Walter! I had a nearly identical experience with Kind of Blue after my freshman year of college (including the lying in bed ‘getting it’ part). In one summer I heard Miles, Trane, and Herbie Hancock for the first time and my sense of the work and worth and meaning of art just changed utterly. I used to go to sleep to A Love Supreme – the most intense music I own that’s still pleasant to listen to – if that’s any indication of how deep was my absorption into the music back then.
    Your passage on the ‘Spanish tinge’ made me smile, though I don’t know that ‘Spanish’ is the right word for the basis of such a wide variety of rhythms. Here’s an extension to that experiment: what’s the different betwen these patterns – in terms of the momentum they impart? (The pipe is a measure mark; the meter is 4/4.)
    (1) x . . x . . x . | . . x . . x . . |
    (2) x . . x . . x . | . . . x . . x . |
    (3) x . . x . . x . | . . x . x . . . |
    Because you’re not getting a hit on the downbeat of the second measure, its function is to roll into the next two-bar figure. Pattern (3) is what drives U2’s ‘Desire’ (a great tune), giving it a certain martial flavour with that big 2-3 sting (and a snare-drum hit on the fourth beat of the second measure, a signal to begin the pattern again). (1) is the beat to MMW’s ‘Think’ among a million other (e.g. funk) tunes, and it makes for a certain almost rickety quality, because you’re essentially playing a long trip-o-let pattern (switch the order of the measures and this is clearer – indeed you then have the beat for ‘Sing Sing Sing’). Pattern (2) has a wholly different feel from the others, to me a lot less smooth, less loping.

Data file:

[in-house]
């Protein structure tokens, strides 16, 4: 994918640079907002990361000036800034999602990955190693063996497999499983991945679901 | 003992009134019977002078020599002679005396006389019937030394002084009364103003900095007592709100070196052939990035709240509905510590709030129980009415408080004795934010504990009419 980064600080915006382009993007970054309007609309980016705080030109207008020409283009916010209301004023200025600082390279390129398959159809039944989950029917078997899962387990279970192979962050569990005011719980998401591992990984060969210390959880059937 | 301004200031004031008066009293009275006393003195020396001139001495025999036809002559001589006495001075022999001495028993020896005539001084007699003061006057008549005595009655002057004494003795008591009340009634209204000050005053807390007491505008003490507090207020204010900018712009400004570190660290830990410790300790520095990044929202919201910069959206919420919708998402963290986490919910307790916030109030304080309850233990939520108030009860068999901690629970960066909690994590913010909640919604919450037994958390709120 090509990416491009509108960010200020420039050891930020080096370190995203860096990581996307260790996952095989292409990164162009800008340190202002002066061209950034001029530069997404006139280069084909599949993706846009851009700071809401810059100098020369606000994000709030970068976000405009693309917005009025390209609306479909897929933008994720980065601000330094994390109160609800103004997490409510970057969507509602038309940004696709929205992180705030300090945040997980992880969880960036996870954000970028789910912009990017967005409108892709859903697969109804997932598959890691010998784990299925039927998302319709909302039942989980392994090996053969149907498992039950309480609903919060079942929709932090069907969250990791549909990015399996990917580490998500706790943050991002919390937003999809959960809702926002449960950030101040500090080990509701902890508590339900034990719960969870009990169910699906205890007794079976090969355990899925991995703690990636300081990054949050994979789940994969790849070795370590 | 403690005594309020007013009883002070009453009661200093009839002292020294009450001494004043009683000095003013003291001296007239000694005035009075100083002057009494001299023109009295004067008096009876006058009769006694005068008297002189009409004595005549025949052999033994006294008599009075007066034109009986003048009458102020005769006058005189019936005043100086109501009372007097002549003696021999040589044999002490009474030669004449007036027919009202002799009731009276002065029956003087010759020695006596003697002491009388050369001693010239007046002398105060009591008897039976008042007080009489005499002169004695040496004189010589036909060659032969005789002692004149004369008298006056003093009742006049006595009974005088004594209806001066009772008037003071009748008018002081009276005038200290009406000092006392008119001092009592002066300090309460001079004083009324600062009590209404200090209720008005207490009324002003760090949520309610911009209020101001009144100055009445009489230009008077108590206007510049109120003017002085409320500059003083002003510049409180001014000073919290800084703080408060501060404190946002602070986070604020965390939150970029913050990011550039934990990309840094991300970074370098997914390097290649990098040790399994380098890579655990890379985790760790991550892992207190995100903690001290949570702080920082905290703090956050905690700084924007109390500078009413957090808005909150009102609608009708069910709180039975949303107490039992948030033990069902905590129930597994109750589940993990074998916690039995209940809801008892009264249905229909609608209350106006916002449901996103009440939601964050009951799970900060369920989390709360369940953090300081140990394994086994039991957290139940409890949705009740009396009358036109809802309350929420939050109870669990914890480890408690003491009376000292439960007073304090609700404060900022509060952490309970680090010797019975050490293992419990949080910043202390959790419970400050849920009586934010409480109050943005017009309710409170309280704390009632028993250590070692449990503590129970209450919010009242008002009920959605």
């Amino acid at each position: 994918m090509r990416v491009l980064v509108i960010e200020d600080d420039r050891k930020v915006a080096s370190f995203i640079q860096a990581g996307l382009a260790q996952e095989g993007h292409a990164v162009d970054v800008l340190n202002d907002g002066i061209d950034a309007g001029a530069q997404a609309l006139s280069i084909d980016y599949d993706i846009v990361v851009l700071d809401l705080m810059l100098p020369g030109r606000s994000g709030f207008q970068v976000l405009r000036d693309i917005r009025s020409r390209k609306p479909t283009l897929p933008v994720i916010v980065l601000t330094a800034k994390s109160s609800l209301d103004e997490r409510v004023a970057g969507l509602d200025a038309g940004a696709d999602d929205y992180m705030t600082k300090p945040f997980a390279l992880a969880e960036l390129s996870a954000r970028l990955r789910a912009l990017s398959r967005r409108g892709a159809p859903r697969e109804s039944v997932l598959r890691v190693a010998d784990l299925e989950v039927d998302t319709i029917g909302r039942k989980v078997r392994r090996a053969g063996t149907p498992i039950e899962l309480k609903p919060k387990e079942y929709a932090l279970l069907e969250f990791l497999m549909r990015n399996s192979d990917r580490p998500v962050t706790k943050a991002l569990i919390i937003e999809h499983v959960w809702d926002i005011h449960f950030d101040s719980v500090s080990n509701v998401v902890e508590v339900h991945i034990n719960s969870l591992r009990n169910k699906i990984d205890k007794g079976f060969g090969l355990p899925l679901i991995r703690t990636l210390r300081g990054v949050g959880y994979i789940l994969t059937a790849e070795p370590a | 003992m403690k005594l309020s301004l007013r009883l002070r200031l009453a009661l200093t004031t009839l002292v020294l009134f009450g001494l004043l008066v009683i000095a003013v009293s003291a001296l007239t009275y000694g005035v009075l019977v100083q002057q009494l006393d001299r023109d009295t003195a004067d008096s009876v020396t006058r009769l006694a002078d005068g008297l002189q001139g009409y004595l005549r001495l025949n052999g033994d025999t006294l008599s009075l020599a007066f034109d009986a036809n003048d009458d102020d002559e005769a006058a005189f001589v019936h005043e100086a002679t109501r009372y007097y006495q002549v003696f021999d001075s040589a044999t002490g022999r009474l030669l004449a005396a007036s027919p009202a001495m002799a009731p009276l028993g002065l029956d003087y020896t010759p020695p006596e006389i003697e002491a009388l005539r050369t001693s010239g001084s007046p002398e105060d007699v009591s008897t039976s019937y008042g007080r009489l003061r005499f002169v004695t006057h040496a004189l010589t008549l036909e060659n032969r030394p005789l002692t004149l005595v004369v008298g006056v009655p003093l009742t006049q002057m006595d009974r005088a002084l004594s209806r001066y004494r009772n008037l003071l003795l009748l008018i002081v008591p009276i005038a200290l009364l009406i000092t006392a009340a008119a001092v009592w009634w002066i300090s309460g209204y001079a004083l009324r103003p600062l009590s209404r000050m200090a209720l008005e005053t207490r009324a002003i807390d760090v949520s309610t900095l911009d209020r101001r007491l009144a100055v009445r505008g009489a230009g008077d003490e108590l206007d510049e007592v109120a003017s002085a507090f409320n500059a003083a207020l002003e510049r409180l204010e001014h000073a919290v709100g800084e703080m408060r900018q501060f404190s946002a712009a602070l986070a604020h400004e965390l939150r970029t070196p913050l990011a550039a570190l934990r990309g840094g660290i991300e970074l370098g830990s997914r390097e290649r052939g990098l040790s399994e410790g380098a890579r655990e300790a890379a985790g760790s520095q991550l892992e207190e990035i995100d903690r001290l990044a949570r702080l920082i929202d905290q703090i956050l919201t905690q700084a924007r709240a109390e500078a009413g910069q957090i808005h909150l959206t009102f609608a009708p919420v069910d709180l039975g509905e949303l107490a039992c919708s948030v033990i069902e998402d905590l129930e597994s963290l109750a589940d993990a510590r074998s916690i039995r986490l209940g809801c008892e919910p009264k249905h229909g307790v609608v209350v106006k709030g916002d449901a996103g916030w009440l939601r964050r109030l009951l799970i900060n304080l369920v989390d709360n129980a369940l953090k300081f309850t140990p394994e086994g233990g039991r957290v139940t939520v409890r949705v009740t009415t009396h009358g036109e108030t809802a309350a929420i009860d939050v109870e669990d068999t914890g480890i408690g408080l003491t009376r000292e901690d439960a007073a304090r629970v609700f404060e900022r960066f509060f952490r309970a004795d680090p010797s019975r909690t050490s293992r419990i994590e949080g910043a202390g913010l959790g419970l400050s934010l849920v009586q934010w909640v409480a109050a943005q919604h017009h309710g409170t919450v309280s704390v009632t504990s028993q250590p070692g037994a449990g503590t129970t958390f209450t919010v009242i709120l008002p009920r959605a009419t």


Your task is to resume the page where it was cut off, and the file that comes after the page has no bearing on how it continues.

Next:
One of the most enjoyable in-class experiences I had was when a professor taught our Jazz History class what polyrhythms are by leading rhythmic clapping of intertwining patterns; I knew the stuff already but the way everyone’s face lit up to clap out those rhythms demonstrated a wonderful communion. Taking part in that kind of group musical exercise was a big boost for the class. (And that complexity-from-simplicity lesson illuminates everything from network architecture to fractal geometry to the Talking Heads. Awesome stuff.)
    Good luck in class!

  7. Wax Banks says:

    Oh, two other things:
    1) You might find use in the Smithsonian Collection of Classic Jazz which is a not-horrible introduction to the ‘Great Works’ of jazz history (one version of it anyhow). It shortchanges Trane and so forth but it’s not a bad collection overall, and since it’s used in colleges you should be able to get it dirt cheap on half.com or somesuch. Not ideal, and I almost feel weird mentioning it, but it’s one of those ‘just to have heard a little’ tools.
    Of course ideally you’ll find a massive collection of jazz CD’s shared online in a ‘try before you buy’ kind of way, and get to sample the albums that way. I have been very, very, very fortunate in my choice of pirates for friends. :)